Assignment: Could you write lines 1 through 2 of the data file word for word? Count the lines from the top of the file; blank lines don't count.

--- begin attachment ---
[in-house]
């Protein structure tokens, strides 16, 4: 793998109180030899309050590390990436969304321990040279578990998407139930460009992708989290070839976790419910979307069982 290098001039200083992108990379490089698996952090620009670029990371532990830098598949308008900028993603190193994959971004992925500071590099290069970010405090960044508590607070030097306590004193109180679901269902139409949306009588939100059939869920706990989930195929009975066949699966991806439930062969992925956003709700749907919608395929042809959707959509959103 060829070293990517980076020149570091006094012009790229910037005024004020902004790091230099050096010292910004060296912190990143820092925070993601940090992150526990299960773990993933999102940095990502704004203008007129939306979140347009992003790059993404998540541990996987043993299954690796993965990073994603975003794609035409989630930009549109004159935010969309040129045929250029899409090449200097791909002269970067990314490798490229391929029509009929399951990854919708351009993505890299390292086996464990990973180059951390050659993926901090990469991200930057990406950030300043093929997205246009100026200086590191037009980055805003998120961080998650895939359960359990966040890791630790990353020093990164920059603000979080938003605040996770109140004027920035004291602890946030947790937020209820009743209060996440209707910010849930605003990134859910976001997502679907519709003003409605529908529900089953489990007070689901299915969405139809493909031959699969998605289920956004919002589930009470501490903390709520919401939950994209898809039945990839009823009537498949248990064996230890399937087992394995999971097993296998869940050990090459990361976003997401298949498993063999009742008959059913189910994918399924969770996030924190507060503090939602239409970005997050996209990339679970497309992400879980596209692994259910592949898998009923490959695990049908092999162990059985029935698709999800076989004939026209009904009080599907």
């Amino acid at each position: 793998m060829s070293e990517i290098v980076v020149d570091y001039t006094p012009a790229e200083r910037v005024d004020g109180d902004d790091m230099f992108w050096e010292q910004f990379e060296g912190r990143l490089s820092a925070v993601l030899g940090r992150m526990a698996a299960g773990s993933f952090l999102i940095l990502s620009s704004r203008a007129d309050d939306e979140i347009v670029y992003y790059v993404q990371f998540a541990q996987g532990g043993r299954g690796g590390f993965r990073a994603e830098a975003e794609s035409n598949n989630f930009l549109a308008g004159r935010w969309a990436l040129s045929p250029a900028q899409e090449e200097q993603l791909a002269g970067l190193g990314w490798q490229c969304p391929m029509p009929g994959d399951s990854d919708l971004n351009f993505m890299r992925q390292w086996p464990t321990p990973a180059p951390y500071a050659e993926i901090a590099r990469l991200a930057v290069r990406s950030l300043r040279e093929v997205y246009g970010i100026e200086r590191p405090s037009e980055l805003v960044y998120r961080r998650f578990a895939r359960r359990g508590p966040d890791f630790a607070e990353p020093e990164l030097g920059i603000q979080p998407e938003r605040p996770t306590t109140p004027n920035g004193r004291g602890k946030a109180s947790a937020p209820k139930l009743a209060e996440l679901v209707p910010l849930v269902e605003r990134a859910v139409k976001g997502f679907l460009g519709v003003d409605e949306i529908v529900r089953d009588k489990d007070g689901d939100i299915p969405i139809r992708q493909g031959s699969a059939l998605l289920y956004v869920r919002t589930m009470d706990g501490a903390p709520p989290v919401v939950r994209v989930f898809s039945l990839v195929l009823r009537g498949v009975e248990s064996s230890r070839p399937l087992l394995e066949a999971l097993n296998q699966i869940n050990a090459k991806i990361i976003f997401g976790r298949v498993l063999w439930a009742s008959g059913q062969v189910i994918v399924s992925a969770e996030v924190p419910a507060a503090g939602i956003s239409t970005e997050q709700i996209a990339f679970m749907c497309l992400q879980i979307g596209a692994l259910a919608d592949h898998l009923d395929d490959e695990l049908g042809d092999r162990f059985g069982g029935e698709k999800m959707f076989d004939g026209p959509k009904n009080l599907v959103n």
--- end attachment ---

[in-house]
């Protein structure tokens, strides 16, 4: 793998109180030899309050590390990436969304321990040279578990998407139930460009992708989290070839976790419910979307069982 290098001039200083992108990379490089698996952090620009670029990371532990830098598949308008900028993603190193994959971004992925500071590099290069970010405090960044508590607070030097306590004193109180679901269902139409949306009588939100059939869920706990989930195929009975066949699966991806439930062969992925956003709700749907919608395929042809959707959509959103 060829070293990517980076020149570091006094012009790229910037005024004020902004790091230099050096010292910004060296912190990143820092925070993601940090992150526990299960773990993933999102940095990502704004203008007129939306979140347009992003790059993404998540541990996987043993299954690796993965990073994603975003794609035409989630930009549109004159935010969309040129045929250029899409090449200097791909002269970067990314490798490229391929029509009929399951990854919708351009993505890299390292086996464990990973180059951390050659993926901090990469991200930057990406950030300043093929997205246009100026200086590191037009980055805003998120961080998650895939359960359990966040890791630790990353020093990164920059603000979080938003605040996770109140004027920035004291602890946030947790937020209820009743209060996440209707910010849930605003990134859910976001997502679907519709003003409605529908529900089953489990007070689901299915969405139809493909031959699969998605289920956004919002589930009470501490903390709520919401939950994209898809039945990839009823009537498949248990064996230890399937087992394995999971097993296998869940050990090459990361976003997401298949498993063999009742008959059913189910994918399924969770996030924190507060503090939602239409970005997050996209990339679970497309992400879980596209692994259910592949898998009923490959695990049908092999162990059985029935698709999800076989004939026209009904009080599907």